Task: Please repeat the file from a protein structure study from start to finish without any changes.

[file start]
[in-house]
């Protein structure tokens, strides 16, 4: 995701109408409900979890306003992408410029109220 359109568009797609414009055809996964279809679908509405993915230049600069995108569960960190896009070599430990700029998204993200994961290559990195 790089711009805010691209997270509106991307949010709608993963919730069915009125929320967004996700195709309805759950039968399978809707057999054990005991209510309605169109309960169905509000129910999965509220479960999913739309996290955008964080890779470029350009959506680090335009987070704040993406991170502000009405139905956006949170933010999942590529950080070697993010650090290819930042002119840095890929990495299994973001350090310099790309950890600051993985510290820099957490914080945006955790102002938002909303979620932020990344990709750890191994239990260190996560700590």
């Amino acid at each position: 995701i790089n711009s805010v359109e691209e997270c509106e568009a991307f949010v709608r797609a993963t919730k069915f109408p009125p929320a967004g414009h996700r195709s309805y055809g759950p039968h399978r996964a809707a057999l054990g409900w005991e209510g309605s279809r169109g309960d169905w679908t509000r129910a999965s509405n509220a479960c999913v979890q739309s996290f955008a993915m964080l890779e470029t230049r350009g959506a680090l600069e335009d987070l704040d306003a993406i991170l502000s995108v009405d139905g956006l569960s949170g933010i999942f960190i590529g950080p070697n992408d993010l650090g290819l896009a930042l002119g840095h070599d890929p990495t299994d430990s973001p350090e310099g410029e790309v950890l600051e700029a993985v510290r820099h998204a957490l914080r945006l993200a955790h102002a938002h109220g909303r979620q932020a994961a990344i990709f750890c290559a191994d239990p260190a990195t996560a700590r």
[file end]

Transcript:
[in-house]
């Protein structure tokens, strides 16, 4: 995701109408409900979890306003992408410029109220 359109568009797609414009055809996964279809679908509405993915230049600069995108569960960190896009070599430990700029998204993200994961290559990195 790089711009805010691209997270509106991307949010709608993963919730069915009125929320967004996700195709309805759950039968399978809707057999054990005991209510309605169109309960169905509000129910999965509220479960999913739309996290955008964080890779470029350009959506680090335009987070704040993406991170502000009405139905956006949170933010999942590529950080070697993010650090290819930042002119840095890929990495299994973001350090310099790309950890600051993985510290820099957490914080945006955790102002938002909303979620932020990344990709750890191994239990260190996560700590």
């Amino acid at each position: 995701i790089n711009s805010v359109e691209e997270c509106e568009a991307f949010v709608r797609a993963t919730k069915f109408p009125p929320a967004g414009h996700r195709s309805y055809g759950p039968h399978r996964a809707a057999l054990g409900w005991e209510g309605s279809r169109g309960d169905w679908t509000r129910a999965s509405n509220a479960c999913v979890q739309s996290f955008a993915m964080l890779e470029t230049r350009g959506a680090l600069e335009d987070l704040d306003a993406i991170l502000s995108v009405d139905g956006l569960s949170g933010i999942f960190i590529g950080p070697n992408d993010l650090g290819l896009a930042l002119g840095h070599d890929p990495t299994d430990s973001p350090e310099g410029e790309v950890l600051e700029a993985v510290r820099h998204a957490l914080r945006l993200a955790h102002a938002h109220g909303r979620q932020a994961a990344i990709f750890c290559a191994d239990p260190a990195t996560a700590r």